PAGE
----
“It would be impossible for a developer today to replicate a property of this size in Miami at any cost,” Donald J. Trump, chairman and president, said in a statement. “When Doral first opened, it was considered the best resort in the world. The combination of the property’s incredible location in the heart of Miami and our very significant investment in upgrading the resort will enable us to return Doral to its former glory, if not surpass it.”

Ivanka Trump, executive vice president of development and acquisitions, is overseeing the purchase, redevelopment and repositioning along with her father.

The Trump Organization has retained renowned golf course architect Gil Hanse to work directly with Donald J. Trump and the PGA Tour leadership to renovate the Blue Monster.

Mid-Year 2012 Commercial Real Estate Investment Outlook

Investor sentiment withstands latest headwinds Low job growth, recession in Europe barely dampen buyer appetites.
Investor confidence in the commercial real estate recovery has not been shaken by the latest jolt of economic uncertainty. Investors’ views of commercial real estate barely budged in the second quarter, according to results from the NREI/Marcus & Millichap Investor Sentiment Survey. The Investor Sentiment Index, which measures investor views on key fundamentals such as rising property values and plans to increase holdings, dipped just 2 points from 166 in first quarter to 164 in second quarter…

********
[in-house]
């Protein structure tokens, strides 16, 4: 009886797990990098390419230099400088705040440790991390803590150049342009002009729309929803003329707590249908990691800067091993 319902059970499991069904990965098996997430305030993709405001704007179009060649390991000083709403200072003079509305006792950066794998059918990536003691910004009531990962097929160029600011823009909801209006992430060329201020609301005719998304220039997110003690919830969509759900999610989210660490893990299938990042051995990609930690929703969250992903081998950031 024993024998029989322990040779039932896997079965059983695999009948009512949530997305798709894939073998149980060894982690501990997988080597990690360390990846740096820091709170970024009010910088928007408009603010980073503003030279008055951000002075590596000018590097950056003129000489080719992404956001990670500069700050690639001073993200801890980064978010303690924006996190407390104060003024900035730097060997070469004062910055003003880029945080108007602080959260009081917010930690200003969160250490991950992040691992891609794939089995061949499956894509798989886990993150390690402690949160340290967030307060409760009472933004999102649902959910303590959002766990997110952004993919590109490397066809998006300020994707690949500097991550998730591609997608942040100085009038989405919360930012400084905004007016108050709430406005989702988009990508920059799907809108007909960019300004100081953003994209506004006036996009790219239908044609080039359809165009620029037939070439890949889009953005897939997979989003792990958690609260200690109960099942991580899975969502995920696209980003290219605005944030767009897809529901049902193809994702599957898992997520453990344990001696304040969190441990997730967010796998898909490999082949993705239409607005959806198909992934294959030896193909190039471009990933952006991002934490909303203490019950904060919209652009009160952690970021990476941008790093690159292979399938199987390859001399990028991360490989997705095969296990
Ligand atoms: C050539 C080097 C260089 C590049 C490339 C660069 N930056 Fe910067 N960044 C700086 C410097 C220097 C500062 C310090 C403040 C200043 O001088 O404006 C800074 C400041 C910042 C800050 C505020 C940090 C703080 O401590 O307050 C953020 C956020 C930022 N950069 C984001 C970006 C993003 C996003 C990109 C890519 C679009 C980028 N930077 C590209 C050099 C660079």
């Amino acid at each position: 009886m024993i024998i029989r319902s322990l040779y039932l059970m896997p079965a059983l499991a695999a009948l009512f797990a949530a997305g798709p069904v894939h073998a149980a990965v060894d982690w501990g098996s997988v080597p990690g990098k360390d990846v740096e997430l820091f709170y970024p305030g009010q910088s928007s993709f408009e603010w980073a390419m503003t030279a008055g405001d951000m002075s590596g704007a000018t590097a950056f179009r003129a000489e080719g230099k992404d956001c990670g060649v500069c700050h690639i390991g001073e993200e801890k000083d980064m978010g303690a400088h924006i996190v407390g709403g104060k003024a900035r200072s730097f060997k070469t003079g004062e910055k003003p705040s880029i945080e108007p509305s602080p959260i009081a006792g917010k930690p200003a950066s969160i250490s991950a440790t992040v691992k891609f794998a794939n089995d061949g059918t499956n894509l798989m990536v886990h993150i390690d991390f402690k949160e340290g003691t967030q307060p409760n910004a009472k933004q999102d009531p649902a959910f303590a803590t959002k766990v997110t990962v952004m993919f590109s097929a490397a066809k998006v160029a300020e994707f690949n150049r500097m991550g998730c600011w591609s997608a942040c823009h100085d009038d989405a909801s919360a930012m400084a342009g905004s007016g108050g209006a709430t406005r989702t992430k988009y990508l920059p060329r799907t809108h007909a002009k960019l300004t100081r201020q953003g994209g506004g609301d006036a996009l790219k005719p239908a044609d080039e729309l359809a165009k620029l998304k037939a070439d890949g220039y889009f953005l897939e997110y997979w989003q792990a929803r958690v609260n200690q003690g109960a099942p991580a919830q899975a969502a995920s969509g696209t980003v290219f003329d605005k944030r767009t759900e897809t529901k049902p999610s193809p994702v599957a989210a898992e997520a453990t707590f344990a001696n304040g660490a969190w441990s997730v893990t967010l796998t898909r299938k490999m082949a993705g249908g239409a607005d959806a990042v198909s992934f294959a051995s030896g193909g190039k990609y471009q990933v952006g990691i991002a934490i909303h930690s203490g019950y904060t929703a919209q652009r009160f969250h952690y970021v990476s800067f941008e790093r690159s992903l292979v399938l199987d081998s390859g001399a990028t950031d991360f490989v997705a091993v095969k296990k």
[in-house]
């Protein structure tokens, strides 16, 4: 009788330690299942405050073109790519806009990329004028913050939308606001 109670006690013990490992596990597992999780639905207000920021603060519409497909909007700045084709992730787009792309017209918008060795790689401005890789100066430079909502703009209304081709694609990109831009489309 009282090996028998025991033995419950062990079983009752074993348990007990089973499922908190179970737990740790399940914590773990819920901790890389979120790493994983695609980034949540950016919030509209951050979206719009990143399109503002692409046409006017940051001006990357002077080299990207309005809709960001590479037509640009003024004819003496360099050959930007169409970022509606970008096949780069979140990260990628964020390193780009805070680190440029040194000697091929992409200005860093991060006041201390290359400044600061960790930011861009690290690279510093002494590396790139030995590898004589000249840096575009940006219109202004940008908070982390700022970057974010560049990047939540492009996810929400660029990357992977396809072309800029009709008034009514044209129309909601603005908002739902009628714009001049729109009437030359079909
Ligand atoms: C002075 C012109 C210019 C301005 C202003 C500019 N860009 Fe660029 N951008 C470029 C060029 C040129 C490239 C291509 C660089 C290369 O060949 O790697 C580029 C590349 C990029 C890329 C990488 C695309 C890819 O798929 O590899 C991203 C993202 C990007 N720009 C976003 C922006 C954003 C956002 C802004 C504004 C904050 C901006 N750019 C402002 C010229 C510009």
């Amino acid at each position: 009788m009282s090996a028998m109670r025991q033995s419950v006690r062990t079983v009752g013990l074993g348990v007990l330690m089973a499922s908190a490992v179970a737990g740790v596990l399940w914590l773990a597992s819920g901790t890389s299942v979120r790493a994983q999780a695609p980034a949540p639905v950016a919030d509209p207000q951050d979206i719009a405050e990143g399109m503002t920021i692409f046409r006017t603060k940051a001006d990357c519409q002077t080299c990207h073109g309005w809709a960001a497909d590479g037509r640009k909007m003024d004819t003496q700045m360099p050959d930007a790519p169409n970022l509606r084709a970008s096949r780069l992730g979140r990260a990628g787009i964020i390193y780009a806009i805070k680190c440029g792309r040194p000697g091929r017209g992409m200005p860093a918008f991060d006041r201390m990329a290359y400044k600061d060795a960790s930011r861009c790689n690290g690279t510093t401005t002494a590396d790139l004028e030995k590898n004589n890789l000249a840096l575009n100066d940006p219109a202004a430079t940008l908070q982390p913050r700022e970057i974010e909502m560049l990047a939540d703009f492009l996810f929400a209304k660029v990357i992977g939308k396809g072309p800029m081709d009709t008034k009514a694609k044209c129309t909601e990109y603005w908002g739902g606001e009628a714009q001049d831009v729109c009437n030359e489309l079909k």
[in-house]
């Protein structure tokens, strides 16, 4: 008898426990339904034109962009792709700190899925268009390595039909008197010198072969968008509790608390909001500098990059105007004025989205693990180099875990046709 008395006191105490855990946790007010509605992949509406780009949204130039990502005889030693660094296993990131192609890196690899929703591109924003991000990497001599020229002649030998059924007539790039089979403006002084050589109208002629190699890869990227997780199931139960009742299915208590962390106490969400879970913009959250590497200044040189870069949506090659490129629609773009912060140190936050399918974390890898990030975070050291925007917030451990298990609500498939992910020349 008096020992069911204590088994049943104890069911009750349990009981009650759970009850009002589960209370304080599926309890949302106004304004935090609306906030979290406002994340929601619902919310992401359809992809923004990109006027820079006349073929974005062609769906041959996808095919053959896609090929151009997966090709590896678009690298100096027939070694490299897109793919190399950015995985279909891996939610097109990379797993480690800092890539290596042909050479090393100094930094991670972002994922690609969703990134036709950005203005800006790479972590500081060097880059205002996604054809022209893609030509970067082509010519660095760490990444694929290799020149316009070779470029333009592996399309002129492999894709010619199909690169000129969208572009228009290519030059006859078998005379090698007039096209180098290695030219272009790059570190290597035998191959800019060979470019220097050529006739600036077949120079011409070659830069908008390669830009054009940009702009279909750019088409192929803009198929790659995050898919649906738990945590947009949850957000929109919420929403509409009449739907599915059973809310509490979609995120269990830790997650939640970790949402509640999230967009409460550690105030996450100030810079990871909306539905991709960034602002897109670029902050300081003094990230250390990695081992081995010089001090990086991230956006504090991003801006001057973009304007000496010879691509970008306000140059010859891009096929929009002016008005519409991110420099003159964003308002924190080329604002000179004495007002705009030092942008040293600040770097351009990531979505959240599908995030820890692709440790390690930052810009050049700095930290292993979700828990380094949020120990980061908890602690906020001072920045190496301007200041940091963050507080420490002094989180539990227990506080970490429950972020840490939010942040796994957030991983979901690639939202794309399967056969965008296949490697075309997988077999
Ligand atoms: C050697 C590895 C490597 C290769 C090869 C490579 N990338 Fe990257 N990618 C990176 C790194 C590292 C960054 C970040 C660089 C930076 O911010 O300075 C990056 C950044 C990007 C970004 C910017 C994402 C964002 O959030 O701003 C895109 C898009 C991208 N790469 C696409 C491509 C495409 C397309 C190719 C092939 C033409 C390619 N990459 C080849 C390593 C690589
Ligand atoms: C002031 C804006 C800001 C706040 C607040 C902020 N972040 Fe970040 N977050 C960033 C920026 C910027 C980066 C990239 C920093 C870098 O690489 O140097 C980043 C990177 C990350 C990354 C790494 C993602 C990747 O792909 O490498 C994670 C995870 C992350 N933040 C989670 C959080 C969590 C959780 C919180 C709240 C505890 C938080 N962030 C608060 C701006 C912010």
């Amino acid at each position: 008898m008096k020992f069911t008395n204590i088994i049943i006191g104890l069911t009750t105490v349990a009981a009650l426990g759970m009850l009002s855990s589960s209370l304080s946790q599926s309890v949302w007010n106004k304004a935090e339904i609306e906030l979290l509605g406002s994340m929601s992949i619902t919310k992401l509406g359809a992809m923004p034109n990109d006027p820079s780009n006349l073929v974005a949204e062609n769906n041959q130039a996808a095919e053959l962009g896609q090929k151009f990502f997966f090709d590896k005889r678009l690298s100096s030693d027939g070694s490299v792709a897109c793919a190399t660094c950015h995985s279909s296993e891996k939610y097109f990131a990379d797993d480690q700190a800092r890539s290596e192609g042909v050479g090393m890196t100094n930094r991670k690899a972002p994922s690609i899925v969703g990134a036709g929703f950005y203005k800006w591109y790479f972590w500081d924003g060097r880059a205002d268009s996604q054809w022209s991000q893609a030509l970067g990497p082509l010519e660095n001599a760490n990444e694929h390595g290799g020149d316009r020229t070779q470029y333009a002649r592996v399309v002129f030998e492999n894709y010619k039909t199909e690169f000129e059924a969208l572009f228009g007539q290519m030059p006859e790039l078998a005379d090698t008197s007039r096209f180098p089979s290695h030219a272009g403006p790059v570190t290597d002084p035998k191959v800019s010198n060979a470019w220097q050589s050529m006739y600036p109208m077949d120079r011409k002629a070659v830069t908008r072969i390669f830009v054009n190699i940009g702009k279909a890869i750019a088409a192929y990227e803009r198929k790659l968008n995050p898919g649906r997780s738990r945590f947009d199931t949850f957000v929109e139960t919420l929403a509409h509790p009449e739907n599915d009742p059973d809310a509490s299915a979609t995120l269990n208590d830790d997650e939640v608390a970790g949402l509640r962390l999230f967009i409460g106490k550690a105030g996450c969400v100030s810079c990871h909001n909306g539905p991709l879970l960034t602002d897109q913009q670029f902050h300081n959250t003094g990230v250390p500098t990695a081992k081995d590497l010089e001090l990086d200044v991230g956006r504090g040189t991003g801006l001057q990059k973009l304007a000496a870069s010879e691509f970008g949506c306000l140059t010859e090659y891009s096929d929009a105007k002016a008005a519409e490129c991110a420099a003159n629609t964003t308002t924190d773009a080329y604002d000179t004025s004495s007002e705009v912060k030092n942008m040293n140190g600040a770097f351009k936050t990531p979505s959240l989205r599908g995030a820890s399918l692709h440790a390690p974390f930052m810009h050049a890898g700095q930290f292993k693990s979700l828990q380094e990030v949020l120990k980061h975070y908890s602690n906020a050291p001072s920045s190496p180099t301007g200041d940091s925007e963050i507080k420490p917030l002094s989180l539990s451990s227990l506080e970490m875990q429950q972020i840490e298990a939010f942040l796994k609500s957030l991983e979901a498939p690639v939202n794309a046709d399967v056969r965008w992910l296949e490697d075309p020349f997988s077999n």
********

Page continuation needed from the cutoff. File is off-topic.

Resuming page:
US STOCKS-Futures climb before payrolls report; 4-day slide may end

NEW YORK, Aug 3 (Reuters) – U.S. stock index futures rose on Friday ahead of key data on the U.S. labor market, indicating the S&P 500 may reverse a four-day losing streak.

The Labor Department releases the July employment report at 8:30 a.m (1230 GMT). U.S. employment probably only inched up in July as the economy struggled to regain momentum, strengthening expectations of additional monetary stimulus from the Federal Reserve. Non-farm payrolls likely rose 100,000 last month, according to a Reuters survey, after gaining 80,000 in June.

The S&P 500 index has fallen more than 1.5 percent this week as investor hopes for further stimulus measures from central banks were dampened and a trading error at market maker Knight Capital Group Inc on Wednesday dealt another blow to confidence in market structure.

“It’s sort of a bounce back from yesterday’s disappointing comments from Draghi,” said Cort Gwon, chief strategist at HudsonView Capital Management in New York.